- For the authentication search path, use dscl to add “Active Directory/All Domains” to the custom search path (CSPSearchPath), and set the authentication search path to use CSPSearchPath:
sudo dscl /Search -create / SearchPolicy CSPSearchPathclient17:~ cadmin$
sudo dscl /Search -append / CSPSearchPath \
"Active Directory/All Domains"
- For the contacts search path, use dscl to add “Active Directory/All Domains” to the custom search path (CSPSearchPath), and set the contacts search path to use CSPSearchPath:
sudo dscl /Search/Contacts -create / SearchPolicy CSPSearchPathclient17:~ cadmin$
sudo dscl /Search/Contacts -append / CSPSearchPath \
"Active Directory/All Domains"
- Stop DirectoryService, which automatically starts up again with these new settings:
sudo killall DirectoryService
- Use dscl to confirm that the Active Directory node is in the search paths:
dscl /Search -read / CSPSearchPath SearchPolicyCSPSearchPath: /Local/Default /BSD/local Active Directory/All Domains SearchPolicy: dsAttrTypeStandard:CSPSearchPath client17:~ cadmin$
dscl /Search/Contacts -read / CSPSearchPath SearchPolicyCSPSearchPath: /Local/Default /BSD/local Active Directory/All Domains SearchPolicy: dsAttrTypeStandard:CSPSearchPath
- Use id to confirm that Open Directory knows about an Active Directory user.
In this example, the user aduser1 is an Active Directory user object. The -p option makes the output human readable:
id -p aduser1uid aduser1 groups AD\domain users netaccounts everyone com.apple.sharepoint.group.1
If you issue the id command after binding and the result is no such user, wait a few seconds and then try again.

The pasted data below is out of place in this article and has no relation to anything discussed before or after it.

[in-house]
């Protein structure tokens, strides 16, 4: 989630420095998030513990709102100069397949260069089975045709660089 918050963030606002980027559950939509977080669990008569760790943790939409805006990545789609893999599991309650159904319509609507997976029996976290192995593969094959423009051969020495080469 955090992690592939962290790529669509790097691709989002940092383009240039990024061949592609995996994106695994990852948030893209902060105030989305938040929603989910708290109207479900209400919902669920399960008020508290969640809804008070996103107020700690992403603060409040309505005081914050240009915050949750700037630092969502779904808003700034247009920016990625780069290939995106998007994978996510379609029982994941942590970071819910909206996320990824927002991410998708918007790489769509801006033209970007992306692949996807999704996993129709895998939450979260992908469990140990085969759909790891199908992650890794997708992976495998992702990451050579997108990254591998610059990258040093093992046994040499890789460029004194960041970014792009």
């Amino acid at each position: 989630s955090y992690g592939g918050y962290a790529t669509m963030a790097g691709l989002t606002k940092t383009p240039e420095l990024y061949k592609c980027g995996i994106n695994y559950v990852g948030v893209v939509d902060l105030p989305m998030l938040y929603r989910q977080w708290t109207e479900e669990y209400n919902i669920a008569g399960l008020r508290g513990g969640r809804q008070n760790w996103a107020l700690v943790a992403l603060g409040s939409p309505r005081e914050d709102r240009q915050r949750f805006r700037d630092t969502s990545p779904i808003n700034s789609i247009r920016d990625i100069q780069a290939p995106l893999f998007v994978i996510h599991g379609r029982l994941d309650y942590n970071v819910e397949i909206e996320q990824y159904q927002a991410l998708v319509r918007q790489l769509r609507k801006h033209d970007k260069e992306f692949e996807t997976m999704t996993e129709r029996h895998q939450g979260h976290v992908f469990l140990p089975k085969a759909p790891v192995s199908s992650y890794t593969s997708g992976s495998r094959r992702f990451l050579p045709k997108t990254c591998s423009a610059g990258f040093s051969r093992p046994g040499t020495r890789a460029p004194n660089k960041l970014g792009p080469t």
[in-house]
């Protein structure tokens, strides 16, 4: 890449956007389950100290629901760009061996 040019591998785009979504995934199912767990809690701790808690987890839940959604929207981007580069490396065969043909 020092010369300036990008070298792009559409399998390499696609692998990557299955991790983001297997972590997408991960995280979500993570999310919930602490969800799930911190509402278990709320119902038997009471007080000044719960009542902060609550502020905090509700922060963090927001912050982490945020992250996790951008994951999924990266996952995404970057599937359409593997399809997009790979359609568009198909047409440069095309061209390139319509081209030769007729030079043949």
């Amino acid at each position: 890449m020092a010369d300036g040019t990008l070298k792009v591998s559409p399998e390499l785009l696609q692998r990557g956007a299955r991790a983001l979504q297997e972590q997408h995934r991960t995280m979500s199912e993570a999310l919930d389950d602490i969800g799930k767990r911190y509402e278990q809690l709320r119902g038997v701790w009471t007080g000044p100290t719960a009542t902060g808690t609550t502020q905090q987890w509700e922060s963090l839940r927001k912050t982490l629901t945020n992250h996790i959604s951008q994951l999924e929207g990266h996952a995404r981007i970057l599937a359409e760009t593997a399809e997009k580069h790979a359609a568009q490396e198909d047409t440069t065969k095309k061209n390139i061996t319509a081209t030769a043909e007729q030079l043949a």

Using Configuration Options Available Only with dsconfigad
dsconfigad offers much of the same functionality that Directory Utility offers: You can bind, unbind, set configuration options, and show the status of a bind. In addition, dsconfigad offers some functionality that Directory Utility does not offer, such as the following:
- -packetsign <disable | allow | require>—This supports packet signing options for both SMB and LDAP. SMB signing is required by default on Windows Server 2003 SP1 and later. This caused much frustration with earlier versions of Mac OS X. The default is to allow packet signing.
- -packetencrypt <disable | allow | require>—This supports packet encryption options for both SMB and LDAP. The default is to allow packet encryption.
- -namespace <forest | domain>—The forest option enables a user to log in even if there is another user account with an identical user name in the forest. Be forewarned that if you specify forest, the Active Directory connector calculates each Active Directory user’s local home folder as /Users/DOMAIN\username instead of /Users/username. Toggling the namespace setting after Active Directory users have already logged in can cause confusion, as Active Directory users perceive the contents of their home folder to be missing. The default is domain.
- -passinterval <days>—This specifies how often Mac OS X changes the Active Directory computer object password, measured in days. It is common for Active Directory administrators to use Active Directory tools to look for computers that have not recently changed their passwords. The default is for Mac OS X to change its computer object password every 14 days.
Understanding Mobile Accounts